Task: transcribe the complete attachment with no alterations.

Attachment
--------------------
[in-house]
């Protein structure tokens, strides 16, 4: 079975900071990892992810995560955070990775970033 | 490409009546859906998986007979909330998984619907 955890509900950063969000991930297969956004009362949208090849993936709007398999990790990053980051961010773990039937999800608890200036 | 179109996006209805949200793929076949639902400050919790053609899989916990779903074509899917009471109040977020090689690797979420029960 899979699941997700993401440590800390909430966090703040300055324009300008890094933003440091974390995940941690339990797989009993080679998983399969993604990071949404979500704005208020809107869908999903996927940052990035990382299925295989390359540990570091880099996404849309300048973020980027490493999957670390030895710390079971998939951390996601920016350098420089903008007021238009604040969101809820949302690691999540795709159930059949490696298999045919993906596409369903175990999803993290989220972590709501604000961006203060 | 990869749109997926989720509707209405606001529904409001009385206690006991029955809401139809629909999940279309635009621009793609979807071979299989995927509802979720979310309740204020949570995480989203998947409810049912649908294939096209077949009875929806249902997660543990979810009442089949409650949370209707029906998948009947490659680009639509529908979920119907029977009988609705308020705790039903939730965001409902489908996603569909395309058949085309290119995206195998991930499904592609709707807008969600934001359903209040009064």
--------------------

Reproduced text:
[in-house]
């Protein structure tokens, strides 16, 4: 079975900071990892992810995560955070990775970033 | 490409009546859906998986007979909330998984619907 955890509900950063969000991930297969956004009362949208090849993936709007398999990790990053980051961010773990039937999800608890200036 | 179109996006209805949200793929076949639902400050919790053609899989916990779903074509899917009471109040977020090689690797979420029960 899979699941997700993401440590800390909430966090703040300055324009300008890094933003440091974390995940941690339990797989009993080679998983399969993604990071949404979500704005208020809107869908999903996927940052990035990382299925295989390359540990570091880099996404849309300048973020980027490493999957670390030895710390079971998939951390996601920016350098420089903008007021238009604040969101809820949302690691999540795709159930059949490696298999045919993906596409369903175990999803993290989220972590709501604000961006203060 | 990869749109997926989720509707209405606001529904409001009385206690006991029955809401139809629909999940279309635009621009793609979807071979299989995927509802979720979310309740204020949570995480989203998947409810049912649908294939096209077949009875929806249902997660543990979810009442089949409650949370209707029906998948009947490659680009639509529908979920119907029977009988609705308020705790039903939730965001409902489908996603569909395309058949085309290119995206195998991930499904592609709707807008969600934001359903209040009064």